Now, I had driven an older 300 SRT-8 a few years back, the one with the smaller 5.7-liter Hemi V8. Good friend of mine had one. My impression was that it got motor, and it don’t got much else. It reminded me a little of its legendary ancestor, the 1957 Chrysler 300C, which was a big ol’ land yacht that happened to have hot rod parts like a 375-horsepower V8 stuffed into it. There was plenty of speed, but I like a muscle car that really feels special, and this one didn’t do the trick.

So I hop into the 2012 SRT-8, and immediately I can see it’s a different beast. Let me tell you, the interior is amazing. We’re talking stitched panels, beautiful gauges, and the same kind of supple material on the dashboard that you see in a Mercedes-Benz. There’s a new 8.4-inch touchscreen, too, and it looks like a damn iPad. First one of these gadgets that I actually enjoyed using.

Then I fired up that 6.4-liter Hemi — same displacement as the one in the ’57 300C, by the way — and the true appeal of the 2012 SRT-8 dawned on me. See, I’ve driven hot rods, and I’ve driven a few luxury cars in my day, but I’ve never driven a car that’s truly both of those things at the same time. Trust me when I tell you, the 2012 300 SRT-8 pulls it off. It’s got a wicked exhaust rumble like the best muscle cars, and when you’re on the throttle and the muffler flaps open up, boy, you’re in muscle car heaven. There are 470 horses under that hood; ’nuff said, right? But when you back off, that roar switches to a smooth-sounding hum, and the car rides so nicely that it’s like you’re in a luxury cruiser. Best of both worlds? You better believe it.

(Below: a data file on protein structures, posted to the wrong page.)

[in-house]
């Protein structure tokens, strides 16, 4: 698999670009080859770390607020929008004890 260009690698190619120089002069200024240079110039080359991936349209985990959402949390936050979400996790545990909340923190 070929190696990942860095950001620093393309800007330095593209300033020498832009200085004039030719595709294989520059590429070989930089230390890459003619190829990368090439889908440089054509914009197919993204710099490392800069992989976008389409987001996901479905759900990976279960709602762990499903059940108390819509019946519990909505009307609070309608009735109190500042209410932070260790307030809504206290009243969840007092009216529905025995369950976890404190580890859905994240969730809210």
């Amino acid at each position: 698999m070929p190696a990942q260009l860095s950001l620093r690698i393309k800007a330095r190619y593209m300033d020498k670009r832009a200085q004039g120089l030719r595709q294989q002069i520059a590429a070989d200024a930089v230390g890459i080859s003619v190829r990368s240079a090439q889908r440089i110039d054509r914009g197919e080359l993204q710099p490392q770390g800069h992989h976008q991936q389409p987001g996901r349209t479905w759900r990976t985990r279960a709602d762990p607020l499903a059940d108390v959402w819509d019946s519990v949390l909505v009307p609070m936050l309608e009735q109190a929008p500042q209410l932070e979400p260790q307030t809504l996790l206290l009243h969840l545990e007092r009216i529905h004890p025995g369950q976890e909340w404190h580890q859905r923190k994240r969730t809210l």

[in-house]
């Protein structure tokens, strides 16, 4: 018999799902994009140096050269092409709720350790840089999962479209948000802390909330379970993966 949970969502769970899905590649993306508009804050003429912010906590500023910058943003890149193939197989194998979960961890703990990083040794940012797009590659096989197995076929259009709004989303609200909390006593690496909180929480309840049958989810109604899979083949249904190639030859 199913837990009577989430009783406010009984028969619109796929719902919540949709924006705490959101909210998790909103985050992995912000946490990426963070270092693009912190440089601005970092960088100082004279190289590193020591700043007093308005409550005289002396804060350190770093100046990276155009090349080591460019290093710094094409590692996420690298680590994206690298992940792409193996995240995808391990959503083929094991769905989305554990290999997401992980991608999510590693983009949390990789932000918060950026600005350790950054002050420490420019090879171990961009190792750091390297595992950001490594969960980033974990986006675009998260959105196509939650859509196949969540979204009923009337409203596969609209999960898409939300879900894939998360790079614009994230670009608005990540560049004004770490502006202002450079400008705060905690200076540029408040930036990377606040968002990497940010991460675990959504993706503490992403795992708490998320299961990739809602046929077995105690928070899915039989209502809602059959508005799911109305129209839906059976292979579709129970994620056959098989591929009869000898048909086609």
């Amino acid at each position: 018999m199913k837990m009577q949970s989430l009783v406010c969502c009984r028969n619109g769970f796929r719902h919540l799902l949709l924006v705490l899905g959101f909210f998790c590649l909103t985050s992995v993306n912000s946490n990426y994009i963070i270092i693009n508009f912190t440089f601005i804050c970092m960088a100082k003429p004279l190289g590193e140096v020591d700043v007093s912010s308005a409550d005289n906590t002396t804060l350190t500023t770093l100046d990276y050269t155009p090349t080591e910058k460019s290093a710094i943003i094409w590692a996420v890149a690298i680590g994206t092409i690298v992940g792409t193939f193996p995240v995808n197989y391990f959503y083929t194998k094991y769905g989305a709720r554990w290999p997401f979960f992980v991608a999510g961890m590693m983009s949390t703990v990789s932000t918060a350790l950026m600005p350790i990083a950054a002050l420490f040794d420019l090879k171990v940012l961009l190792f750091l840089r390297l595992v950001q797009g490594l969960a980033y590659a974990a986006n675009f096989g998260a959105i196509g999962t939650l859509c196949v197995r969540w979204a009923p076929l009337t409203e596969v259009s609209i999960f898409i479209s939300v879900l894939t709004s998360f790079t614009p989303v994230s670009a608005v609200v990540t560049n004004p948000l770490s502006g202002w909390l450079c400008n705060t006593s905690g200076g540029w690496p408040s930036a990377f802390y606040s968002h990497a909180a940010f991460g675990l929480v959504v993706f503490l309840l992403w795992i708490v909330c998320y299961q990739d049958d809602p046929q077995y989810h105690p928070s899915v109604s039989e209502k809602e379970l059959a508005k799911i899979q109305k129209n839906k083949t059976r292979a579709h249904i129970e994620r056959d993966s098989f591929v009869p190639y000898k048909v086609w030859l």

I’ll tell you one thing I don’t like about the 2012 SRT-8, and that’s the five-speed automatic transmission. I heard it’s a hand-me-down from Mercedes, but something must have gotten lost in translation, because the shift quality is not up to snuff for a $50,000 — yes, $50,000 — performance car. Rumor has it that an eight-speed transmission is on the way, and from where I sit, it can’t come soon enough.

But the bottom line is that the 300 SRT-8 can do it all. It sure made a believer out of me. No doubt it’s one of the top muscle cars on the market, but it’s also one of the top cars, period. Take it from a Gearhead: this thing is the real deal.

Editor’s note: As you’re suping up your own muscle car, make sure to hit up Advance Auto Parts for great deals on DIY essentials. Buy online, pick up in store.

Photo courtesy of Car and Driver magazine.

Father-Son road trips

Advance Auto Parts

Another Father’s Day has come and gone, folks, so I wanted to take some time and reflect on a great tradition in my family: the father-son road trip. I did it with my dad back when he was able, and now my own son’s talking about setting one up with me. Tell you what, I never felt as close to my old man as when we were out on that open road. If you haven’t done it, you’ve got to. It’s an experience you’ll never forget.